Thursday, July 5, 2018

2016 South Africa Review and 2017 South Africa Survey (South Africa Institute of Race Relations (IRR) )

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The South African Institute of Race Relations (SAIRR), founded in 1929, was the first national multiracial organization to work for peace, goodwill, and practical co-operation between the various sections and races of South Africa . Its supporters included prominent liberals such as Edgar Brookes, Alan Paton, and Alfred and Winifred Hoernlé. Its most prominent publication was the annual A Survey of Race Relations in South Africa, which began publication with a volume for 1946/1947 under the title Race Relations Survey. The shorter title, Race Relations Survey, was resumed in 1984. This annual publication quickly became the standard reference source documenting political, social, and economic developments in South Africa, and continues to be published as South Africa Survey.

South Africa Survey
The 2016 South Africa Review  was published in March 2016. It contained some 900 pages of socio-economic data on South Africa, spread across 14 chapters. It was
published in hard copy and online in various formats. The Survey is marketed to corporate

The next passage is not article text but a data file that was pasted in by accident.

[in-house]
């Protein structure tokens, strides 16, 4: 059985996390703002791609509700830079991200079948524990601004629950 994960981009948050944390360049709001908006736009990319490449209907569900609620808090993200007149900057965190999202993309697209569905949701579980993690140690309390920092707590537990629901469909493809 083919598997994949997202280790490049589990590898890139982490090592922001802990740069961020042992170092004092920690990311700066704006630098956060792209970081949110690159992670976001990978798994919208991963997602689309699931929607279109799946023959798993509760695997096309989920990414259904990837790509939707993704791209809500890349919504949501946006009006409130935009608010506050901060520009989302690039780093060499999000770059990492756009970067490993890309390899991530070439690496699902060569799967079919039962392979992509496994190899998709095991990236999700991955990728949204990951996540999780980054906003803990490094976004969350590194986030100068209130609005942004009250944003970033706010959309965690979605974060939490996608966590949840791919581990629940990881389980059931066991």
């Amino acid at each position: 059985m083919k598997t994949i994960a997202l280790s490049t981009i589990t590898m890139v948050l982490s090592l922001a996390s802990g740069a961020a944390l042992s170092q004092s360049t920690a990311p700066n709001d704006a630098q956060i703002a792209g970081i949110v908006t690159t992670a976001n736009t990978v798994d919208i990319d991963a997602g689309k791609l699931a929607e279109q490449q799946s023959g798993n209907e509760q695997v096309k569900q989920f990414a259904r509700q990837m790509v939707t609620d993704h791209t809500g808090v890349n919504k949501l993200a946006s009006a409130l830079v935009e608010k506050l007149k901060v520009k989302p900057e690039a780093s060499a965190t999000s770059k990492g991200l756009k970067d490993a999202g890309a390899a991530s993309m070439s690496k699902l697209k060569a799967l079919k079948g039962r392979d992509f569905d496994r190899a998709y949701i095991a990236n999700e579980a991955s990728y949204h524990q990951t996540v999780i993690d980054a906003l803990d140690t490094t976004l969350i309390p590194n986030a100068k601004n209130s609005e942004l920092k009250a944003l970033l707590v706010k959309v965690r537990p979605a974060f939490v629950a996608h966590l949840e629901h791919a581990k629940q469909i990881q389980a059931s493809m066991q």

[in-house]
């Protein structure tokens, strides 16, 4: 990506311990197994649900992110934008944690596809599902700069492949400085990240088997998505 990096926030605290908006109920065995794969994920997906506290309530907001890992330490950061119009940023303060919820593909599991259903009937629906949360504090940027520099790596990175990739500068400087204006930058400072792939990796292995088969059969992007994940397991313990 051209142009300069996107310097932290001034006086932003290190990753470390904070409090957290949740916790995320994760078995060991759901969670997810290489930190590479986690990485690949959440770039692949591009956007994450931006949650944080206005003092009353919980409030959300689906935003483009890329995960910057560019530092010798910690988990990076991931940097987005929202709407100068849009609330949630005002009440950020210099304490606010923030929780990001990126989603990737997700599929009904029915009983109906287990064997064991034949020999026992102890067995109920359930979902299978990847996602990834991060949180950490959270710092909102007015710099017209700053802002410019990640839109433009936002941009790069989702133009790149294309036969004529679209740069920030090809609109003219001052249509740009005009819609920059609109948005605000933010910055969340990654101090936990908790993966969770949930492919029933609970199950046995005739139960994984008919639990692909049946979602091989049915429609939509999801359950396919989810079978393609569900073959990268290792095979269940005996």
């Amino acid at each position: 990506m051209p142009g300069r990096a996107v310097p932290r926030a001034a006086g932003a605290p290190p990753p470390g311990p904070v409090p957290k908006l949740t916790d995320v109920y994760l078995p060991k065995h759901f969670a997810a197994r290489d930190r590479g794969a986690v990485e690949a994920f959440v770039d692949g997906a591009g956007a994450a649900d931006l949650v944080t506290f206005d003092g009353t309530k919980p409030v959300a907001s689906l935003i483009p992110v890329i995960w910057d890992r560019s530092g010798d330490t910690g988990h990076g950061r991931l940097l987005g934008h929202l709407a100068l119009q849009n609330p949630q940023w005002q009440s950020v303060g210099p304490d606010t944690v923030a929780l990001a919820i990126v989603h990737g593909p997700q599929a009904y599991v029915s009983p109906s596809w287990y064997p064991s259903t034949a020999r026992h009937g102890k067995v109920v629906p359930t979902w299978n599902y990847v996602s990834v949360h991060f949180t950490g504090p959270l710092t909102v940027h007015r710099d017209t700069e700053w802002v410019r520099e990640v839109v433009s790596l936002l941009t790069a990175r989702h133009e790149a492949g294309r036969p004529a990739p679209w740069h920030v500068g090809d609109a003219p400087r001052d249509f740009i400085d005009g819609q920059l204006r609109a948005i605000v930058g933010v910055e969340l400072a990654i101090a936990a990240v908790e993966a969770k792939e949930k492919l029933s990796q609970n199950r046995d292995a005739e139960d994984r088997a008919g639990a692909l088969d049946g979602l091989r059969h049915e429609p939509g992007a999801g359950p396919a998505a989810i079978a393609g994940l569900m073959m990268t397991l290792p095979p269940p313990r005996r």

users, with the income so earned (together with some donor fi nancing) allowing the IRR
to provide free access to civil society, the media, and politicians.

The 2017 South Africa Survey was published in February 2017 and ran to 950 pages
of tables and charts on all socio-economic aspects of South Africa. This edition was
dedicated to the late Sarah Zwane, who had worked at the IRR since 1979 and spent the
bulk of her career working on the Survey. The 2017 Survey features the fourteen chapters
below, which are also published online as stand-alone reports:
 • Demographics
 • The Economy
 • Public Finance
 • Employment
 • Industrial Relations
 • Business and Infrastructure
 • Assets and Incomes
 • Education
 • Health
 • Social Security
 • Living Conditions
 • Communications
 • Crime and Security
 • Politics and Government

Access to sound and independently researched socio-economic data is critical in helping
to craft policy. The Survey is therefore an integral part of the IRR advocacy efforts. The
socio-economic rigour forced on the IRR by the production of the Survey gives them a unique advantage in winning over political and other leaders in the battle of ideas. 

The Annual Surveys are available directly from the IRR. Contact information is below .
Telephone: 011 482 7221
Fax: 011 482 7690

Our physical address:
2 Clamart Road
Richmond, Johannesburg, 2092

Our postal address:
PO Box 291722


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